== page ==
Lyrical, poignant and pensive; challenging for its abundant Indian-isms (“She told only one girak that she was leaving, a...

NARCOPOLIS

A tightly packed saga, shortlisted for the Man Booker Prize, of drug-ruled lives in the back streets of Mumbai, which longtime resident (and former addict) Thayil insists on calling Bombay.

Do not call him Ishmael, though he is a castoff and exile. Of the narrator of this descent into the subcontinental demimonde, we know little, at least at first: A disembodied voice says, “since I’m the one telling it and you don’t know who I am, let me say that we’ll get to the who of it but not right now...these are nighttime tales that vanish in sunlight, like vampire dust.” Very well, then. The vampires in question are the denizens of opium dens and brothels in the megacity’s back alleys, along roads choked with feces and animal corpses, with the “poor and deranged.” The time is the 1970s, drifting into later decades, and the narrative spotlight soon falls on one such resident, Dimple, a girlish eunuch who, having grown up in a brothel, is now both a prostitute and a sort of moral center; more important, Dimple expertly packs the opium pipes that are consumed in Rashid’s den, sucked up by an avid clientele. As time goes on, the cast of characters enlarges: One of particular interest is a Chinese exile, Mr. Lee, who has had a dangerous falling out with a prominent leader back home but wants nothing more than to return there, whether alive or otherwise. As time goes on, too, pipes give way to needles, and the city changes its tenor as the drug diet changes, never for the good. Asks Dimple: “Tell me why Chemical is freely available when there are no tomatoes in the market.” The answer: “Because...the city belongs to the politicians and the crooks and some of the politicians are more crooked than the most crooked of the crooks.” Few come into that dark corner of the world willingly, Thayil lets us know, and few ever leave.

Lyrical, poignant and pensive; challenging for its abundant Indian-isms (“She told only one girak that she was leaving, a pocket maar who always smoked at her station.”) but also for its moral bleakness.

Pub Date: April 12, 2012

ISBN: 978-1-59420-330-5

Page Count: 304

Publisher: Penguin Press

Review Posted Online: Oct. 15, 2012

Kirkus Reviews Issue: Nov. 15, 2012

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Nothing original, but in Hilderbrand’s hands it’s easy to get lost in the story.

BAREFOOT

Privileged 30-somethings hide from their woes in Nantucket.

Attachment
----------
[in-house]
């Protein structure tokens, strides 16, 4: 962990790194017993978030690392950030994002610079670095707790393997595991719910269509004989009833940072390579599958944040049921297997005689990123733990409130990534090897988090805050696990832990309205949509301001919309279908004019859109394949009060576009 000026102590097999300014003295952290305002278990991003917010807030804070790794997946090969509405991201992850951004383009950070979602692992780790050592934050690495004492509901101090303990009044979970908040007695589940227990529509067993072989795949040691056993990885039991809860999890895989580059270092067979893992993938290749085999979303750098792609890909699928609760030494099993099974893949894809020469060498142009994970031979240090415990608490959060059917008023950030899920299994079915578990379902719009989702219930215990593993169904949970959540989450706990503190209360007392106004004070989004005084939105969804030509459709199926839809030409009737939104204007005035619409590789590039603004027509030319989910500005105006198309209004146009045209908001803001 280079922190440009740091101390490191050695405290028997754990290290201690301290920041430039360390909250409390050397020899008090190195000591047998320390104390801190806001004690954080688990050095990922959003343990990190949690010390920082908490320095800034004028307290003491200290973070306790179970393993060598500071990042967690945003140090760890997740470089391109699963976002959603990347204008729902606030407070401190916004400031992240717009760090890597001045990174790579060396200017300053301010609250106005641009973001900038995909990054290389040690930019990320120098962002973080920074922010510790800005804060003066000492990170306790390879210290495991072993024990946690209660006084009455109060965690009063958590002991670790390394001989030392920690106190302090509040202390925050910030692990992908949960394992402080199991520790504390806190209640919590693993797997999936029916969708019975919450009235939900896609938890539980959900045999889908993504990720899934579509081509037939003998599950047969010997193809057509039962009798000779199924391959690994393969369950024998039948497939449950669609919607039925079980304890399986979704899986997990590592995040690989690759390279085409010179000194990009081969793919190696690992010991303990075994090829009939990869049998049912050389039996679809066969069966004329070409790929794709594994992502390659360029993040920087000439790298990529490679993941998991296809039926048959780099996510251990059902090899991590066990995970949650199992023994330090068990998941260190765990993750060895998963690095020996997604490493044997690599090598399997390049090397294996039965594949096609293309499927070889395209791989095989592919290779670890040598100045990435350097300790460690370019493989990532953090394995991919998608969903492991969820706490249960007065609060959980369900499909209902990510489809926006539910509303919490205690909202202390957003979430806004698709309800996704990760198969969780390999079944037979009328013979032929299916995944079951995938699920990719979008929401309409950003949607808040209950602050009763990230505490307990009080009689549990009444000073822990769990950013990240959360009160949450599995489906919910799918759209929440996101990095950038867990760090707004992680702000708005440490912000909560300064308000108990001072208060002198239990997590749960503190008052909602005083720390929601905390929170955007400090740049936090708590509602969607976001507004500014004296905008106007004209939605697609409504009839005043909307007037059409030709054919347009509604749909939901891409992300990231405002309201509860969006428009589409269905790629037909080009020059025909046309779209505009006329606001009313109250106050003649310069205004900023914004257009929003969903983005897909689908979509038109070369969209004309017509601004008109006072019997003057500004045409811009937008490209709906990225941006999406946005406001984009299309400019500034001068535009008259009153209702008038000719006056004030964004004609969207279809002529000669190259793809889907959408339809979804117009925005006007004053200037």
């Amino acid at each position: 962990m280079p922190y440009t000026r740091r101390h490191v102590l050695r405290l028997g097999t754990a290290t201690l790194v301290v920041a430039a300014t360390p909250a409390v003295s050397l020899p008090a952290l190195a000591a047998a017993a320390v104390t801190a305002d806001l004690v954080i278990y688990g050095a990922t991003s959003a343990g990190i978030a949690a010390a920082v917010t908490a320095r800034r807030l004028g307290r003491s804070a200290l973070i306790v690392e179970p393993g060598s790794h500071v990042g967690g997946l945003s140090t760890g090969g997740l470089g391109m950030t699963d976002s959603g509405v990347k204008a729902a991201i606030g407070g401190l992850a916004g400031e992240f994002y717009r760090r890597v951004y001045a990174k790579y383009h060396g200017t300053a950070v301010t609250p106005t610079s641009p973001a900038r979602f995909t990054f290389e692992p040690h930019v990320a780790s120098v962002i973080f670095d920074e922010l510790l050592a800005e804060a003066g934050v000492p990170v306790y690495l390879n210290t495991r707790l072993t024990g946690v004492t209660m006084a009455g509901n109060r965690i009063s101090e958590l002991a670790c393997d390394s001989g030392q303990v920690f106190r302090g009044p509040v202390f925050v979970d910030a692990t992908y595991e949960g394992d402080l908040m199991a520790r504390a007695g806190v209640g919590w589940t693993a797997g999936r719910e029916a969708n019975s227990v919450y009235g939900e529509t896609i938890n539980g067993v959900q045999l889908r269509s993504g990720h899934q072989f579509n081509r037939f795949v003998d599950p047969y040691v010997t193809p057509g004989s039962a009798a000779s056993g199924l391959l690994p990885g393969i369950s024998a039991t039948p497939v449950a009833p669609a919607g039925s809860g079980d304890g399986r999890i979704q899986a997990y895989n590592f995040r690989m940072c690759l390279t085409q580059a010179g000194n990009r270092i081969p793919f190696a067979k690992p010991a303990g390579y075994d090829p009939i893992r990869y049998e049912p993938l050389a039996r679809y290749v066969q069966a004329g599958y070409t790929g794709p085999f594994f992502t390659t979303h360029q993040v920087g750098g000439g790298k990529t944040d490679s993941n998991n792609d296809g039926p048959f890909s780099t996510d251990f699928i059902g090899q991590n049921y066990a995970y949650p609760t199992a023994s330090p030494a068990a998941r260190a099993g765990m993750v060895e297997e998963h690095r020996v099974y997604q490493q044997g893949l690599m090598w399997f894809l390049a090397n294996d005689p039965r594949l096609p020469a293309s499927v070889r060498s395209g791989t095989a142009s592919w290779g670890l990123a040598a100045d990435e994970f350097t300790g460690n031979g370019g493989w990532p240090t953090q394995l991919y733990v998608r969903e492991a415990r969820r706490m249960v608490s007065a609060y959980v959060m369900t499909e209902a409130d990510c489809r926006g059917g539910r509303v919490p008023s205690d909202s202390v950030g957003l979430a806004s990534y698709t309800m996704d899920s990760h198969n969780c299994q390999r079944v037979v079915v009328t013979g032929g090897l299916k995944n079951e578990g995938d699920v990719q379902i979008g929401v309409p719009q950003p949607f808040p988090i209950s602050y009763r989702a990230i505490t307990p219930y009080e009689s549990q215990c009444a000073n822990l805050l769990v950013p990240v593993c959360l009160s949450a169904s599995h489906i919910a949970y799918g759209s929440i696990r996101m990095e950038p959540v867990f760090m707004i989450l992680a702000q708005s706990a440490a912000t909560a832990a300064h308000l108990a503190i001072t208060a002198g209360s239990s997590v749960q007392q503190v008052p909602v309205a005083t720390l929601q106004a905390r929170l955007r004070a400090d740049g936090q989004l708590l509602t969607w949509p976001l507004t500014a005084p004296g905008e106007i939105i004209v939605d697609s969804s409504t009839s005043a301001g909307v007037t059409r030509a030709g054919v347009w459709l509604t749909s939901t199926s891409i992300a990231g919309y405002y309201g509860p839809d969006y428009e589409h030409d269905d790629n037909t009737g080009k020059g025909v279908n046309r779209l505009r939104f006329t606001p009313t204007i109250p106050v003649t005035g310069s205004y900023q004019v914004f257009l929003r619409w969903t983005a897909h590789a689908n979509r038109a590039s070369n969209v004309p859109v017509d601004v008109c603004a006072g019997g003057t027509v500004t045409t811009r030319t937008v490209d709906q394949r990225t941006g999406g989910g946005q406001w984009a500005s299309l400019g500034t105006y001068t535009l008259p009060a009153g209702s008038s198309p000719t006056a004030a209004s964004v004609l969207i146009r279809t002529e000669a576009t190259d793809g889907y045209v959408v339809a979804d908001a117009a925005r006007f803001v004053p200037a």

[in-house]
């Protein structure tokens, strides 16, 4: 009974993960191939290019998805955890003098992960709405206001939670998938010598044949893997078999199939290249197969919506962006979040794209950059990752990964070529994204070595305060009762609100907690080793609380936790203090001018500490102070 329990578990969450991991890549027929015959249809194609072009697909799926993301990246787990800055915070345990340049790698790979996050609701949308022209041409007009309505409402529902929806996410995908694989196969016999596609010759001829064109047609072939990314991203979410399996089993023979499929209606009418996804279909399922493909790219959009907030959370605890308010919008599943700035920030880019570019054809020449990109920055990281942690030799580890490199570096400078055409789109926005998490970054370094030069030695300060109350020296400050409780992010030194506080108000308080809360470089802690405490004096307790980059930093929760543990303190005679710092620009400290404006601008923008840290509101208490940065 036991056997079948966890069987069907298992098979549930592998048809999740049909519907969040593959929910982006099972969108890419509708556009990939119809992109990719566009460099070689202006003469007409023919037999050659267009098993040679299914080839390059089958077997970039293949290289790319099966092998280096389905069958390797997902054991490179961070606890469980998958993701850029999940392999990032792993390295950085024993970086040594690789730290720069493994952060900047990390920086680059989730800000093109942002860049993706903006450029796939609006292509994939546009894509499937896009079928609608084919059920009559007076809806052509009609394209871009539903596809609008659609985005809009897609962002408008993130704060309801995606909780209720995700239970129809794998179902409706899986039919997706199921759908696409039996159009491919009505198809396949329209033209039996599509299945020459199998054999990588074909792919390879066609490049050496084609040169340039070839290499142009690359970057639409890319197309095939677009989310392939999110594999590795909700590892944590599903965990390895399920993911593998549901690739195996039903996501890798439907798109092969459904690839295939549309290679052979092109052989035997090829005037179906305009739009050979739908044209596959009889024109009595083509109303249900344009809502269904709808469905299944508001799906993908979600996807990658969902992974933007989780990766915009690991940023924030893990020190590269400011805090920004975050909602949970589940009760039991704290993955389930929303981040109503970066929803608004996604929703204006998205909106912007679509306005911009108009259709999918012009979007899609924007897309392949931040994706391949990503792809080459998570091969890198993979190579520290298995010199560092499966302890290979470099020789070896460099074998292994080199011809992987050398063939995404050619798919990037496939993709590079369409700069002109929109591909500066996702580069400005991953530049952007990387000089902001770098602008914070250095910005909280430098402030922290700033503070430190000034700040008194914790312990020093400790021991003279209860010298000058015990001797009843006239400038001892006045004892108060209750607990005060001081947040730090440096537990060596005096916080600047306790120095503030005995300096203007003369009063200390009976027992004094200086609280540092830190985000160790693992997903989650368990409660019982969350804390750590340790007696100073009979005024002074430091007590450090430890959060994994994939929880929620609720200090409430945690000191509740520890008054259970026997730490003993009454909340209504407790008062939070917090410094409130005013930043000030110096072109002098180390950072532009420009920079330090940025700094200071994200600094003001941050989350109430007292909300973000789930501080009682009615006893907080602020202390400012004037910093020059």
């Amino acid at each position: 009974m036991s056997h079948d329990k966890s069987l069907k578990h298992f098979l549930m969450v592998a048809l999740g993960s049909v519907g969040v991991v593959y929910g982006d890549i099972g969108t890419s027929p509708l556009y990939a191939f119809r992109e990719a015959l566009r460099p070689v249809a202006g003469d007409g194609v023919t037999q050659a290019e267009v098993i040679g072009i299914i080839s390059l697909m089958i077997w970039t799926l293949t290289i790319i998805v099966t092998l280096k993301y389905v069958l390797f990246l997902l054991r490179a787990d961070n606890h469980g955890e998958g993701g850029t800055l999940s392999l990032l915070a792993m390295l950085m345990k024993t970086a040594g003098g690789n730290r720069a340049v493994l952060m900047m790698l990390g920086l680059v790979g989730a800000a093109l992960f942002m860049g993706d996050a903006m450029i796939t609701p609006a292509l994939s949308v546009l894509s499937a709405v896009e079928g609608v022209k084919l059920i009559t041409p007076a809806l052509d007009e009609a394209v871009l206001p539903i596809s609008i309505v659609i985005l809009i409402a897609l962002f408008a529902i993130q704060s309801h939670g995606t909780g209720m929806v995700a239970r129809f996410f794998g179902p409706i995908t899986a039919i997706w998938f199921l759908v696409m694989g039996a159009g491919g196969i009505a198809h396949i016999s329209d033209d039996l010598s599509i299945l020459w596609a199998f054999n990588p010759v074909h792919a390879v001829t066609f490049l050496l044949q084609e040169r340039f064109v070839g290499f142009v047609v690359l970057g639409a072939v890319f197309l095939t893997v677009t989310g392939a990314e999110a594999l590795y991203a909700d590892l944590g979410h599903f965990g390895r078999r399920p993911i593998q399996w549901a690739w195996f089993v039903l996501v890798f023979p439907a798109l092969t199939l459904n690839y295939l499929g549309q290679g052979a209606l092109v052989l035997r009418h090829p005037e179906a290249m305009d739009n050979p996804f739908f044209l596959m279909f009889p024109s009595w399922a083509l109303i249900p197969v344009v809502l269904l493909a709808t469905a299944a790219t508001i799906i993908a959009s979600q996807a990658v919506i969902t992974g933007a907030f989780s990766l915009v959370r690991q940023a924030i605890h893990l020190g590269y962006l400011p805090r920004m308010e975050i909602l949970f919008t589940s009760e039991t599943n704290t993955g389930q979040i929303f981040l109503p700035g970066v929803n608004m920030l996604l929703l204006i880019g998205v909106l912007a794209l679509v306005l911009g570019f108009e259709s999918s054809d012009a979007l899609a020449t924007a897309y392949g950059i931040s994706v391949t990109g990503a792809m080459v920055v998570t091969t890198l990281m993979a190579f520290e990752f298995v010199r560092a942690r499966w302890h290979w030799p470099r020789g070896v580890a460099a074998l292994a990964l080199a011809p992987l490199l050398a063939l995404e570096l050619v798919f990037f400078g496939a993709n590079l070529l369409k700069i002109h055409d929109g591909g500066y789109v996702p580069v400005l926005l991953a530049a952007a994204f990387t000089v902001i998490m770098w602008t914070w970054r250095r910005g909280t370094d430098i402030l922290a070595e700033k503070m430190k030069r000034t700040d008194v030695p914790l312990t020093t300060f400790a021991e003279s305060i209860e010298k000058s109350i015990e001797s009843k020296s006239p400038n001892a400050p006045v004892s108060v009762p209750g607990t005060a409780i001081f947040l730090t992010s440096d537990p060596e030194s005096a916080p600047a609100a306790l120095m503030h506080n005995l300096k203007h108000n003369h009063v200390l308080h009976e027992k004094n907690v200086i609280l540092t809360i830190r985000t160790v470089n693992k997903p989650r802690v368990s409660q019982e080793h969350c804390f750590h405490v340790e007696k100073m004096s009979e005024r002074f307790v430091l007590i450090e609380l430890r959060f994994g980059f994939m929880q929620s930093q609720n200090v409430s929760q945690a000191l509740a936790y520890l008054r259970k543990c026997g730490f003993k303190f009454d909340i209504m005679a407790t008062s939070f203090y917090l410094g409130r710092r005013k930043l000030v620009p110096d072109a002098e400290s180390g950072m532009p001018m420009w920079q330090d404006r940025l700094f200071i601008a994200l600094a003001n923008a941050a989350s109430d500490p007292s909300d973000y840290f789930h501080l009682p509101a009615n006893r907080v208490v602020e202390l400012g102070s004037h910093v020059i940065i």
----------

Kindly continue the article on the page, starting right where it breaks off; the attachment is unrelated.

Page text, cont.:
Hilderbrand’s saga follows the lives of Melanie, Brenda and Vicki. Vicki, alpha mom and perfect wife, is battling late-stage lung cancer and, in an uncharacteristically flaky moment, opts for chemotherapy at the beach. Vicki shares ownership of a tiny Nantucket cottage with her younger sister Brenda. Brenda, a literature professor, tags along for the summer, partly out of familial duty, partly because she’s fleeing the fallout from her illicit affair with a student. As for Melanie, she gets a last minute invite from Vicki, after Melanie confides that Melanie’s husband is having an affair. Between Melanie and Brenda, Vicki feels her two young boys should have adequate supervision, but a disastrous first day on the island forces the trio to source some outside help. Enter Josh, the adorable and affable local who is hired to tend to the boys. On break from college, Josh learns about the pitfalls of mature love as he falls for the beauties in the snug abode. Josh likes beer, analysis-free relationships and hot older women. In a word, he’s believable. In addition to a healthy dose of testosterone, the novel is balanced by powerful descriptions of Vicki’s bond with her two boys. Emotions run high as she prepares for death.

Nothing original, but in Hilderbrand’s hands it’s easy to get lost in the story.

Pub Date: July 2, 2007

ISBN: 978-0-316-01858-6

Page Count: 352

Publisher: Little, Brown

Review Posted Online: June 24, 2010

Kirkus Reviews Issue: May 15, 2007

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More about grief and tragedy than romance.

FRIENDS FOREVER

Five friends meet on their first day of kindergarten at the exclusive Atwood School and remain lifelong friends through tragedy and triumph.

When Gabby, Billy, Izzie, Andy and Sean meet in the toy kitchen of the kindergarten classroom on their first day of school, no one can know how strong the group’s friendship will remain. Despite their different personalities and interests, the five grow up together and become even closer as they come into their own talents and life paths. But tragedy will strike and strike again. Family troubles, abusive parents, drugs, alcohol, stress, grief and even random bad luck will put pressure on each of them individually and as a group. Known for her emotional romances, Steel makes a bit of a departure with this effort that follows a group of friends through young adulthood. But even as one tragedy after another befalls the friends, the impact of the events is blunted by a distant narrative style that lacks emotional intensity. 

More about grief and tragedy than romance.

Pub Date: July 24, 2012

ISBN: 978-0-385-34321-3

Page Count: 322

Publisher: Delacorte

Review Posted Online: Nov. 14, 2012

Kirkus Reviews Issue: Dec. 1, 2012

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